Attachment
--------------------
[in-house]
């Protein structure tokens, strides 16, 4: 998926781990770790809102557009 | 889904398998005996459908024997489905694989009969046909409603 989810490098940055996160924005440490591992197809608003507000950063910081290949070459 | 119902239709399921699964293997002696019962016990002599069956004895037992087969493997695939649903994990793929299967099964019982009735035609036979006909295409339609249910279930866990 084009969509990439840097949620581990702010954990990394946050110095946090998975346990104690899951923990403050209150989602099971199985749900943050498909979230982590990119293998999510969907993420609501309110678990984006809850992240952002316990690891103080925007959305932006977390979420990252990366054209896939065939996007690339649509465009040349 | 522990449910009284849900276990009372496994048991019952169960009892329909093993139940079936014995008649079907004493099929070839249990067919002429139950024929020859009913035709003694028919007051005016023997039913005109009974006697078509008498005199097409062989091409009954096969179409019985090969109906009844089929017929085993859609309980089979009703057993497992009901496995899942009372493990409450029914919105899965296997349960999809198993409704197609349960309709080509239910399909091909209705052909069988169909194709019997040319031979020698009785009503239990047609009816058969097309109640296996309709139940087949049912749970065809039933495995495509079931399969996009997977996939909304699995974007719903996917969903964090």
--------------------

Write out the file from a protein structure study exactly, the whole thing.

[in-house]
């Protein structure tokens, strides 16, 4: 998926781990770790809102557009 | 889904398998005996459908024997489905694989009969046909409603 989810490098940055996160924005440490591992197809608003507000950063910081290949070459 | 119902239709399921699964293997002696019962016990002599069956004895037992087969493997695939649903994990793929299967099964019982009735035609036979006909295409339609249910279930866990 084009969509990439840097949620581990702010954990990394946050110095946090998975346990104690899951923990403050209150989602099971199985749900943050498909979230982590990119293998999510969907993420609501309110678990984006809850992240952002316990690891103080925007959305932006977390979420990252990366054209896939065939996007690339649509465009040349 | 522990449910009284849900276990009372496994048991019952169960009892329909093993139940079936014995008649079907004493099929070839249990067919002429139950024929020859009913035709003694028919007051005016023997039913005109009974006697078509008498005199097409062989091409009954096969179409019985090969109906009844089929017929085993859609309980089979009703057993497992009901496995899942009372493990409450029914919105899965296997349960999809198993409704197609349960309709080509239910399909091909209705052909069988169909194709019997040319031979020698009785009503239990047609009816058969097309109640296996309709139940087949049912749970065809039933495995495509079931399969996009997977996939909304699995974007719903996917969903964090």